What is the Paycheck Protection Program?

Updated 7/7/2020

You no doubt have heard about the Coronavirus Aid, Relief, and Economic Security (CARES) Act that allocated $349 billion to help small businesses keep workers employed amid the pandemic and economic downturn. One of the features of the CARES Act is the Paycheck Protection Program.

What is it?

The Paycheck Protection Program is a loan that provides small businesses with an incentive to keep their workers on payroll. SBA will forgive loans if all employees are kept on the payroll for eight weeks and the money is used for payroll, rent, mortgage interest, or utilities. This loan has a maturity of two years and an interest rate of 1%. Loans can be for up to two months of your average monthly payroll costs plus 25%

How much of my loan can be forgiven?

The loan can be fully forgiven if the funds are used for payroll costs, interest on mortgages, rent, and utilities (at least 75% of the forgiven amount must have been used for payroll). Forgiveness is based on the employer maintaining or quickly rehiring employees and maintaining salary levels.  Forgiveness will be reduced if full-time headcount declines, or if salaries and wages decrease.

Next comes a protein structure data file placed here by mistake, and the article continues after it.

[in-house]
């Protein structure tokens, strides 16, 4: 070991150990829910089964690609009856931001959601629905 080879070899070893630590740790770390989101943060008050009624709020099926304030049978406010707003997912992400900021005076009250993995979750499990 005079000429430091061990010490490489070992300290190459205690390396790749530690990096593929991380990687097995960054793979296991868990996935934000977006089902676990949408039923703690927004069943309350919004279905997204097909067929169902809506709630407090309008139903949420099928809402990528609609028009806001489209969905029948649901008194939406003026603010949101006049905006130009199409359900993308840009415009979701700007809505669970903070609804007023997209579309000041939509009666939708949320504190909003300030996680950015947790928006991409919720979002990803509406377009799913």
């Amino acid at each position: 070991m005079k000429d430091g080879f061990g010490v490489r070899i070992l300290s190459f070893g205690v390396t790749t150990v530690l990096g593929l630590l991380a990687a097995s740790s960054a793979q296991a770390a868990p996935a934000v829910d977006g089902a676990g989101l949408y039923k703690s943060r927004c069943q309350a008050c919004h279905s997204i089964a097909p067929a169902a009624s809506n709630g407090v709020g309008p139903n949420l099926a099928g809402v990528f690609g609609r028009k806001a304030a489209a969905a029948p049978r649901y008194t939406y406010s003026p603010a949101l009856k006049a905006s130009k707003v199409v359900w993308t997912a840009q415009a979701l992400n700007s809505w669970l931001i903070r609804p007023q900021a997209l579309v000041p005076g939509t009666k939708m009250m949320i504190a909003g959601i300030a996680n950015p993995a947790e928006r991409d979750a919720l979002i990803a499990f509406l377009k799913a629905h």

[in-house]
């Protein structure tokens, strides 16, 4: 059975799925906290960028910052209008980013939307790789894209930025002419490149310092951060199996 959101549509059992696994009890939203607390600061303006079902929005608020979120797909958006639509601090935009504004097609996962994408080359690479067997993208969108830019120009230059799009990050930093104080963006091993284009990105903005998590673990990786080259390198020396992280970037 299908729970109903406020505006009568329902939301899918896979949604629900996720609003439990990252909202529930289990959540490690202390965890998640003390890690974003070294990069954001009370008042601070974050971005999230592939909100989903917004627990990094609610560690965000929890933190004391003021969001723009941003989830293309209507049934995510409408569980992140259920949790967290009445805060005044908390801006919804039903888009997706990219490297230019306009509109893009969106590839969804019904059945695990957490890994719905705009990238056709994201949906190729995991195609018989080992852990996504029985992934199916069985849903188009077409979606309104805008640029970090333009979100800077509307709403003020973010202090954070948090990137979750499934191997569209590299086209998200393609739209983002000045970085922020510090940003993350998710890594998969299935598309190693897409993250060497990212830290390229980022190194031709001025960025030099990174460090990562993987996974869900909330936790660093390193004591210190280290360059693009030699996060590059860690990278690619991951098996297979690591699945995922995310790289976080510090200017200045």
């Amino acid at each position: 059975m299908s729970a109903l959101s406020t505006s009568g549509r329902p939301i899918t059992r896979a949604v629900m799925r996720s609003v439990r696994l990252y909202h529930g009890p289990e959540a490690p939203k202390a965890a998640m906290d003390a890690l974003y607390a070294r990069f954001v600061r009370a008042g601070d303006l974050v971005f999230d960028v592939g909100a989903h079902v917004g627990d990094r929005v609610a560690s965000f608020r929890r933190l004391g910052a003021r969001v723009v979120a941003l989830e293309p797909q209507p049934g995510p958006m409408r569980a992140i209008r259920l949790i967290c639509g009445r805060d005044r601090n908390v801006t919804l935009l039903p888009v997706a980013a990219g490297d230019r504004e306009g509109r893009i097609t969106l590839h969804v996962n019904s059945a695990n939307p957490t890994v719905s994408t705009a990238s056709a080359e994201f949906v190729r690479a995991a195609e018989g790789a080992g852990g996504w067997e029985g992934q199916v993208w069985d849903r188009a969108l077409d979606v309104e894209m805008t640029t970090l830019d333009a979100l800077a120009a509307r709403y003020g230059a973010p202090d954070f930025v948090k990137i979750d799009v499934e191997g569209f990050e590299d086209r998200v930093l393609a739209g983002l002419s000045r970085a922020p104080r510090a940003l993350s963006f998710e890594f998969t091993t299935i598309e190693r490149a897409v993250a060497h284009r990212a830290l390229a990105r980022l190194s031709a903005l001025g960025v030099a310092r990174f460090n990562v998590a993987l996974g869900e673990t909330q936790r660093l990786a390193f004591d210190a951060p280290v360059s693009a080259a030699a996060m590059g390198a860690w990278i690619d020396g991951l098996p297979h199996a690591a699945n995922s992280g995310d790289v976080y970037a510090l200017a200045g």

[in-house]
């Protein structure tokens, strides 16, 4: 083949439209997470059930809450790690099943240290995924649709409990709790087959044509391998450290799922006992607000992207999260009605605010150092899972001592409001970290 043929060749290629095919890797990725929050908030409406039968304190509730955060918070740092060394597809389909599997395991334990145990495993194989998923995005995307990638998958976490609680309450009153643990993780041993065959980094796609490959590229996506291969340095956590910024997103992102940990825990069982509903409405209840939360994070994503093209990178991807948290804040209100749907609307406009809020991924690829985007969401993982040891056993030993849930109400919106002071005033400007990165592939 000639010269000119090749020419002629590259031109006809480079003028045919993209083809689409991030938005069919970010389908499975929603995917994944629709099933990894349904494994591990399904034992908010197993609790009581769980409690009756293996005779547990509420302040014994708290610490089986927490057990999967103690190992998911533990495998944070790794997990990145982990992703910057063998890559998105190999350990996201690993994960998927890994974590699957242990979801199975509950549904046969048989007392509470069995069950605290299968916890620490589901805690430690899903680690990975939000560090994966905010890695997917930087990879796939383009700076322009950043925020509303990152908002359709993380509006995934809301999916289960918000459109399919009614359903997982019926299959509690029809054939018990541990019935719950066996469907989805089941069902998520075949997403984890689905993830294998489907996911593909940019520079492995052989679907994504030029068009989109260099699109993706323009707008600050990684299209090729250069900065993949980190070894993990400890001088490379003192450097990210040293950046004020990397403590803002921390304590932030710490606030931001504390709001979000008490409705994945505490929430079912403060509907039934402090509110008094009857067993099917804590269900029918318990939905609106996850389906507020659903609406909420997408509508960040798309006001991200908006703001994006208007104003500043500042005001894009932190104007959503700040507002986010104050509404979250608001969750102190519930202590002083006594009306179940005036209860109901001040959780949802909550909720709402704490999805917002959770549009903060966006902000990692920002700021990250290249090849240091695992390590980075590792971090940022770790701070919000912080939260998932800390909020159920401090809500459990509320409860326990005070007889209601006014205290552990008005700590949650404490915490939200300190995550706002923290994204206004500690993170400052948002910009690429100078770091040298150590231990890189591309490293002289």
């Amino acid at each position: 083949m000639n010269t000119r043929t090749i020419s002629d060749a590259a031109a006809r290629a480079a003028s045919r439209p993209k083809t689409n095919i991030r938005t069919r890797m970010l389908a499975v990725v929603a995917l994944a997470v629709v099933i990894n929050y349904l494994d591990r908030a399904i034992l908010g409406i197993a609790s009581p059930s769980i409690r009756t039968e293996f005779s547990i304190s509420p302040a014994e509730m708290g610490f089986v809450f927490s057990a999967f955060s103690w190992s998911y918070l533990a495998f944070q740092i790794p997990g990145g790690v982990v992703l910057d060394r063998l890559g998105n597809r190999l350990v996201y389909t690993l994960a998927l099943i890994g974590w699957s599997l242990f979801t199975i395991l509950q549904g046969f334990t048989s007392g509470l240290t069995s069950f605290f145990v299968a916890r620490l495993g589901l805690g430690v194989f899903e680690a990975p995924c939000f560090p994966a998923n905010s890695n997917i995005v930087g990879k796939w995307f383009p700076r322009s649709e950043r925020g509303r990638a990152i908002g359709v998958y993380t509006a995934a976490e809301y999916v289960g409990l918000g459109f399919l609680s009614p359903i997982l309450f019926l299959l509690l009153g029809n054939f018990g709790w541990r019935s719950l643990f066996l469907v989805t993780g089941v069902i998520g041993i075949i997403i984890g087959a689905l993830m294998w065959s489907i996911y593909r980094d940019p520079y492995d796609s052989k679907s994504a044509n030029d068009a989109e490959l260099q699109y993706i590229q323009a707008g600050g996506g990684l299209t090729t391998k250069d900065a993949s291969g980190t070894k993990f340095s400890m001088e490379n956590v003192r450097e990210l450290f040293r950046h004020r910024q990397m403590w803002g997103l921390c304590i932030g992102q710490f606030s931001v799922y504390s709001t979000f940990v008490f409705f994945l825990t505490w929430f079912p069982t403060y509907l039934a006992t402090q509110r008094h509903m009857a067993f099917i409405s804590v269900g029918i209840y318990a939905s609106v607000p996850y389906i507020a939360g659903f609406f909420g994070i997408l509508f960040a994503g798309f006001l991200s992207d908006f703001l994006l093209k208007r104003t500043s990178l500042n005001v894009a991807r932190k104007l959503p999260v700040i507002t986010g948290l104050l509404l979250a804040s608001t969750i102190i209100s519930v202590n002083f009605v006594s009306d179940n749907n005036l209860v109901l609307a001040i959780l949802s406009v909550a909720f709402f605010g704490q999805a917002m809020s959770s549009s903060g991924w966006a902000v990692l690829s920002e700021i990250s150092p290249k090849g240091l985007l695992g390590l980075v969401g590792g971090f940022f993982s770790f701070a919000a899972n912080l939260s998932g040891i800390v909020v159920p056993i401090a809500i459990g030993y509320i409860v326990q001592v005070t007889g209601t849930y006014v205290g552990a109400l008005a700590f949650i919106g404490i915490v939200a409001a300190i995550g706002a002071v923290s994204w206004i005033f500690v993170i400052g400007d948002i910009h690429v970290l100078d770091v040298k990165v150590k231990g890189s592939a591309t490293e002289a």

Who can qualify?

This program is for any small business with less than 500 employees (including sole proprietorships, independent contractors and self-employed persons), private non-profit organization or 501(c)(19) veterans organizations affected by coronavirus/COVID-19.

What do I need to apply?

You will need to complete the Paycheck Protection Program loan application and submit the application with the required documentation to an approved SBA lender by June 30, 2020.

Update 7/7/2020: The deadline to apply for an intial PPP loan has been extended to August 8, 2020.

How do I apply?

These loans are administered through select bank or other financial institutions.  The SBA website can help you to find a lender in your area.  Existing SBA lenders began processing loan applications on April 3, 2020. Other regulated lenders will be available to make these loans as soon as they are approved and enrolled in the program.  Contact your bank directly to receive an application and for a list of the specific documents you will need to provide to them.

Looking for additional information on what you can do during this difficult time? Be sure to visit our Resources page for updates on government aid programs as well as practical steps you can take within your business.

Note:  The information provided in this blog does not, and is not intended to, constitute legal or tax advice; instead, all information, content, and materials available on this site are for general informational purposes only.  Information in this blog may not constitute the most up-to-date information. This blog contains links to other third-party websites. Such links are only for the convenience of the reader, user or browser.